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Original Issue

The Browns' Jim Dandy

Cleveland's Jim Brown, an indispensable man, looks like best runner in football history

Week after week the pro football crowds just grow and grow. A fortnight ago 282,530 watched the 12 National Football League teams have at each other; last week with the help of 100,470 in the Los Angeles Coliseum and another 78,404 in Cleveland's Municipal Stadium, the league attendance rose to 326,431. These people pay to see perfection—or the closest thing to it—and in Cleveland the man who comes nearest to giving it to them is James Brown, the benign-looking young gentleman to the left with the shoulders of a Miura bull and a 30-inch waist.

Despite the fact that Cleveland lost last Sunday's game with the New York Giants by 21-17, Jim Brown is still about the most exciting thing to hit Cleveland since Bob Feller's fast ball was intimidating American League hitters. Although he is still just a sophomore in pro football, scarcely dry behind the ears as age is reckoned by the old pros, Brown already threatens league season records in touchdowns and yards gained rushing. In six games—half a season—he has scored 15 touchdowns (record: 18) and gained 928 yards rushing (record: 1,146). If he continues his incredible antics, he should, by the time he has played the season out, nearly double both existing records, which were set by the Philadelphia Eagles' Steve Van Buren. On the basis of this six-game performance, Jim Brown is the greatest running back professional football has ever seen.

Seldom is one player so good that he becomes absolutely essential to the success of a pro team. The pro clubs strive for a depth and balance of personnel so nearly perfect that the loss of one man can do no irreparable harm to the team as a whole. And Cleveland, as much as any team, has attained this ideal. Paradoxically, the Browns are the only team in the league which could lose a considerable part of its effectiveness by injury to a single player who is not a quarterback. The Giants managed their victory last Sunday not by stopping Brown, which seems impossible, but by cutting down on his effectiveness. The Giant coaches assigned Sam Huff, one of the league's best linebackers, to dog Brown's footsteps all afternoon. It was a thankless task, and Huff was not always successful: once Brown burst out of a pack of tacklers and fled 58 yards to a touchdown. But he had his "worst" day of the year—only 113 yards rushing in 13 carries.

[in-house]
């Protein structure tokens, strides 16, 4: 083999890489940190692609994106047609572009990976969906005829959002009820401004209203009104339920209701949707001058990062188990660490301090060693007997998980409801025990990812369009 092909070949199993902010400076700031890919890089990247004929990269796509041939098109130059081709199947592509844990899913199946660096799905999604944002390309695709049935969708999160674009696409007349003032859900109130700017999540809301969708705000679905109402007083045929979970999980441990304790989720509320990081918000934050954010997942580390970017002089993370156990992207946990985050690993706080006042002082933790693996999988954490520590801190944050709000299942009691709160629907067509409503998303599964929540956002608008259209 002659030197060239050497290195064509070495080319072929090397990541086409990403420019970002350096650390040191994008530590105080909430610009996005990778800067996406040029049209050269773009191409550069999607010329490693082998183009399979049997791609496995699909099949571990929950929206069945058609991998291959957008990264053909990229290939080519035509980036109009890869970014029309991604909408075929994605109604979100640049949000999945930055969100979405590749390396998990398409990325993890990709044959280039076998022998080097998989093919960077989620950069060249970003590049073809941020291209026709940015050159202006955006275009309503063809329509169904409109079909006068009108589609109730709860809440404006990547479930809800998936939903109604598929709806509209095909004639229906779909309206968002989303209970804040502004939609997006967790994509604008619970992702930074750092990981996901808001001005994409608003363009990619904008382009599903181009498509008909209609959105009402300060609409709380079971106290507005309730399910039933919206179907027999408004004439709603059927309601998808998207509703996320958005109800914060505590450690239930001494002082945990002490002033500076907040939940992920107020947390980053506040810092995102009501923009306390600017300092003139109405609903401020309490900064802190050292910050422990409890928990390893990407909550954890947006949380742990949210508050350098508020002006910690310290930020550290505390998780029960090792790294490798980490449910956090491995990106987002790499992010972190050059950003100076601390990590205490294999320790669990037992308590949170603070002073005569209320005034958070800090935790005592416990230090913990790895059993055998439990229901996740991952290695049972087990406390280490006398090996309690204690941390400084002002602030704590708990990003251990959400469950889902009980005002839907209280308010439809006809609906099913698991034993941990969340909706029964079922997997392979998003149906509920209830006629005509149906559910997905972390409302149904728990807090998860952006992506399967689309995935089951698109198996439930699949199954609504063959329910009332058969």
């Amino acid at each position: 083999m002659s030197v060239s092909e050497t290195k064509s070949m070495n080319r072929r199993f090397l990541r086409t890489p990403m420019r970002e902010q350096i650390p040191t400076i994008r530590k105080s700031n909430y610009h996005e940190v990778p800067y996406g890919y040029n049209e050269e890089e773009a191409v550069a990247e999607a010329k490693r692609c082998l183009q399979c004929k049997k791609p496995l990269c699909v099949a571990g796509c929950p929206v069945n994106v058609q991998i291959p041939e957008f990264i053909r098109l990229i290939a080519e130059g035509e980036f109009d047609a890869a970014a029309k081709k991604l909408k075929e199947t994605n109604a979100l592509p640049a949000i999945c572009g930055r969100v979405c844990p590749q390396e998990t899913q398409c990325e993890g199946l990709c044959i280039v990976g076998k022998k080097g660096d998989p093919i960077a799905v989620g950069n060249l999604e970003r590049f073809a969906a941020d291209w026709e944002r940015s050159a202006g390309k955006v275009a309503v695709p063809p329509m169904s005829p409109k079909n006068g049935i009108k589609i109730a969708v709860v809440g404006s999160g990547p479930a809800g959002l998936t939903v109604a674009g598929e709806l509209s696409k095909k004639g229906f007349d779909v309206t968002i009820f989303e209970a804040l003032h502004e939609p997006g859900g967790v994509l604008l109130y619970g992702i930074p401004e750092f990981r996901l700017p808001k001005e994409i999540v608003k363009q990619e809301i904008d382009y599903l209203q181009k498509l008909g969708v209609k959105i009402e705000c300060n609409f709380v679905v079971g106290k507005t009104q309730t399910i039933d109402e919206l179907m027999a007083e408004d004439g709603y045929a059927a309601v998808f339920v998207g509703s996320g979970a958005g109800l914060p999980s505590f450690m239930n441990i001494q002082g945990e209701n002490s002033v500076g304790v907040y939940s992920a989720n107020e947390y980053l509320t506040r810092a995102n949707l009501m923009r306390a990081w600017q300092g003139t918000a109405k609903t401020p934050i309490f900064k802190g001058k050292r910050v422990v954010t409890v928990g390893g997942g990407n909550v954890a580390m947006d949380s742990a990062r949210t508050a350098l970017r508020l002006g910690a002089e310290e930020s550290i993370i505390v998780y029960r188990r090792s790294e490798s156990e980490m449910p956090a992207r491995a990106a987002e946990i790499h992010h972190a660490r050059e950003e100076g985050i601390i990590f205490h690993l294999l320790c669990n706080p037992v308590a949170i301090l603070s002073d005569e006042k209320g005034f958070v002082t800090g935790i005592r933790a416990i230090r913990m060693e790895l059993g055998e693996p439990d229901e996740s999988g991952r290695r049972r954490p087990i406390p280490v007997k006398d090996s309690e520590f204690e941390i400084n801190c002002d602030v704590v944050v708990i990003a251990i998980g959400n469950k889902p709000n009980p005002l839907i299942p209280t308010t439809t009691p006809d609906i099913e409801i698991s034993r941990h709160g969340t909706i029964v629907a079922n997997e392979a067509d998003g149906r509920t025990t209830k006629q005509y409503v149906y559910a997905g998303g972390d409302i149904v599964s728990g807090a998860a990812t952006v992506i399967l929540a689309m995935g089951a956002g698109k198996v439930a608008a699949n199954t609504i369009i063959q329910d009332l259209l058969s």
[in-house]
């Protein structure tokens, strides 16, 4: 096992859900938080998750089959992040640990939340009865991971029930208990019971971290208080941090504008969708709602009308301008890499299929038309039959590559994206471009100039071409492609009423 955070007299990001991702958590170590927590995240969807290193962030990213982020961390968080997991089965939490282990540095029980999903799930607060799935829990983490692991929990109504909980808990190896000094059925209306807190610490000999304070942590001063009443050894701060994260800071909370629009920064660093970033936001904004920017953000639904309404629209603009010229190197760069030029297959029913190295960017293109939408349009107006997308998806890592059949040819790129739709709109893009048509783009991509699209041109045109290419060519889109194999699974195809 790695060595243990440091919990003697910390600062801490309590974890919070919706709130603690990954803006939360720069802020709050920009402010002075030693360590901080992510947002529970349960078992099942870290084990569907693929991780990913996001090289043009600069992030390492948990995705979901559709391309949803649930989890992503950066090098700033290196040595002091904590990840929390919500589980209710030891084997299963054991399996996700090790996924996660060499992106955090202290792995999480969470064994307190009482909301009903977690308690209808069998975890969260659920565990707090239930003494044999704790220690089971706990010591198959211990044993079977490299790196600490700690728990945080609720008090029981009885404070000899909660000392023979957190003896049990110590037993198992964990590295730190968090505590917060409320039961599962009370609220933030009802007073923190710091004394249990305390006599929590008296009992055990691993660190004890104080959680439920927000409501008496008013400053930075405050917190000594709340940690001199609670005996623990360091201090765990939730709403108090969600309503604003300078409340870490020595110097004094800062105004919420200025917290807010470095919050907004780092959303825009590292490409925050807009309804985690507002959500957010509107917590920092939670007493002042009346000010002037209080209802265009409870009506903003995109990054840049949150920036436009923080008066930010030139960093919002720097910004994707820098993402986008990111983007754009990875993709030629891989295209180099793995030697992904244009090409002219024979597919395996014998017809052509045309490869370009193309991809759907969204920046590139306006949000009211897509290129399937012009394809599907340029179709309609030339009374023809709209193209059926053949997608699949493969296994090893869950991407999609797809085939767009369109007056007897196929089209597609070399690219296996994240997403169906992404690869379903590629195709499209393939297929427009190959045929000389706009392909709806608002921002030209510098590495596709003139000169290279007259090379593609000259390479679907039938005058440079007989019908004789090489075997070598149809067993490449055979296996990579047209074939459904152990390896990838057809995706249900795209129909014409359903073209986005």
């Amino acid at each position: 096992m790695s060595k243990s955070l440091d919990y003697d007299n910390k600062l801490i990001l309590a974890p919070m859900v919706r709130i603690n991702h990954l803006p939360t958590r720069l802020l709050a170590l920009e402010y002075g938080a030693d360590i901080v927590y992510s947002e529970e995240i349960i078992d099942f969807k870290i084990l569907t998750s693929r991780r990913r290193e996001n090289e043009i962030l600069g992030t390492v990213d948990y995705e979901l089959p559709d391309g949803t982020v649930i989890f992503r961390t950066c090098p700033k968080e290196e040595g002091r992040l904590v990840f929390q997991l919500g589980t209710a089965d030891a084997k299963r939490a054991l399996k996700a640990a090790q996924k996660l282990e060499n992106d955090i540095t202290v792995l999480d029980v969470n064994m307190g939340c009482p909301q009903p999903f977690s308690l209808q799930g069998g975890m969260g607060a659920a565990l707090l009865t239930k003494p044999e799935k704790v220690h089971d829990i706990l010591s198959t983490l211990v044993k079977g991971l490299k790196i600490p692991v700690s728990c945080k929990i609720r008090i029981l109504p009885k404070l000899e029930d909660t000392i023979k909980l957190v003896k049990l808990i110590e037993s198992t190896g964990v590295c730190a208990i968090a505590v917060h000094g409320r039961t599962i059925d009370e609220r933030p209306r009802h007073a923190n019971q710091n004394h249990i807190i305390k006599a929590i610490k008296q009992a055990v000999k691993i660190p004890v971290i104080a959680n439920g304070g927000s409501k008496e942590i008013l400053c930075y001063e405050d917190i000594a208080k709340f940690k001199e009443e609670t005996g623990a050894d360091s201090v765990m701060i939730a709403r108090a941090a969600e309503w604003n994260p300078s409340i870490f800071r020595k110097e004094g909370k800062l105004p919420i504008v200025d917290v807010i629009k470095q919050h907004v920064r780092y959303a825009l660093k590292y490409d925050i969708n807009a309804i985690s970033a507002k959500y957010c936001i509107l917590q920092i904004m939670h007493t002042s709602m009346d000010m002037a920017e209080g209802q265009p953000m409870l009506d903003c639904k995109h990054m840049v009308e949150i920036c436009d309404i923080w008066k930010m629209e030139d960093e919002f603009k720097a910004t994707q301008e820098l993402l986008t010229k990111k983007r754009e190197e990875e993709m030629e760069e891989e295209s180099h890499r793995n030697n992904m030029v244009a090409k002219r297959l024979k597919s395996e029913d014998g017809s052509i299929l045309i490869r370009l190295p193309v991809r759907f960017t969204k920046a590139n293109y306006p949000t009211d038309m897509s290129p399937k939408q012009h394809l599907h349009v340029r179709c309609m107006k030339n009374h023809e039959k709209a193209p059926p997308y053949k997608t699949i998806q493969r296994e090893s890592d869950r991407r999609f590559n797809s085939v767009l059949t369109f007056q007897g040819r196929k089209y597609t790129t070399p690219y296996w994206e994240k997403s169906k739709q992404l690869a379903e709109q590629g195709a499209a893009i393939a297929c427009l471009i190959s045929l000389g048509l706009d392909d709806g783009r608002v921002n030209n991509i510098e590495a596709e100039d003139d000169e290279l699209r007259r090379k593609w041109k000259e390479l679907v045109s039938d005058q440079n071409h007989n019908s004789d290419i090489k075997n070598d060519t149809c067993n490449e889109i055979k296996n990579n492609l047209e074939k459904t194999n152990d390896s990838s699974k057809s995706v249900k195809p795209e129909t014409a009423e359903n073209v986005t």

Jim is a quiet, relaxed human being off the field. In repose, the magnificent body looks loose, the heavy muscles bulging even at rest, the impression he gives one of a great hunting cat asleep in the sun. He is not talkative, but he is an articulate young man who understands the technique of running with a football and is able to explain it.

"There are several reasons why I am running better this year than last," he said the other day. "First, I fit into the Brown offensive unit better. I came to camp three weeks late from the All-Stars last year, and for a while I'd hit the wrong hole on an occasional play. For instance, I wasn't familiar with how Mike McCormack blocks in the middle of the line and once in a while I'd run into Mike and the man he was blocking because I didn't know which way to cut."

Glenn Holtzman, a very good 250-pound tackle for the Los Angeles Rams, recently explained what it is like to face Brown from the wrong side of the line: "He's just the best back in the as the fastest, hard as the hardest. He gets off to the quickest start of any big man I've ever seen. An arm tackle is no soap; he runs right through you. The only way I've found to stop him is hit him right at the ankles with your shoulder...otherwise, it's like tackling a locomotive." Brown has tremendous lateral speed and balance; he can be hit, knocked sideways and land on his feet running in another direction, picking up full speed again in a few steps.

One league coach made Brown's importance very clear after his team had dropped a thriller to the Browns: "If they ever lose Jim Brown, then they'll be even with the rest of us."

Elsewhere, the Baltimore Colts continued to pick up momentum with a rain-splashed 56-0 victory over the Green Bay Packers. The Colts found, happily, that even John Unitas is not indispensable; after this fine quarterback was slightly injured and left the game at the half, sub George Shaw passed for three touchdowns in the second half. The Los Angeles Rams, to the delight of the 100,000-odd fans, edged the Chicago Bears 41-35, pushing the Bears two full games behind Baltimore.

Y. A. Tittle, who has been sitting restlessly on the San Francisco 49er bench with a leg injury, came off it in the fourth period Sunday to engineer the winning touchdown over Detroit, 24-21. Bobby Layne clicked for Pittsburgh in a 24-16 conquest of Washington, and Norm Van Brocklin of the Philadelphia Eagles threw two last-period passes to tie the Chicago Cardinals 21-21.




IMMENSELY POWERFUL chest and arms tell the strength of Browns' Jim Brown.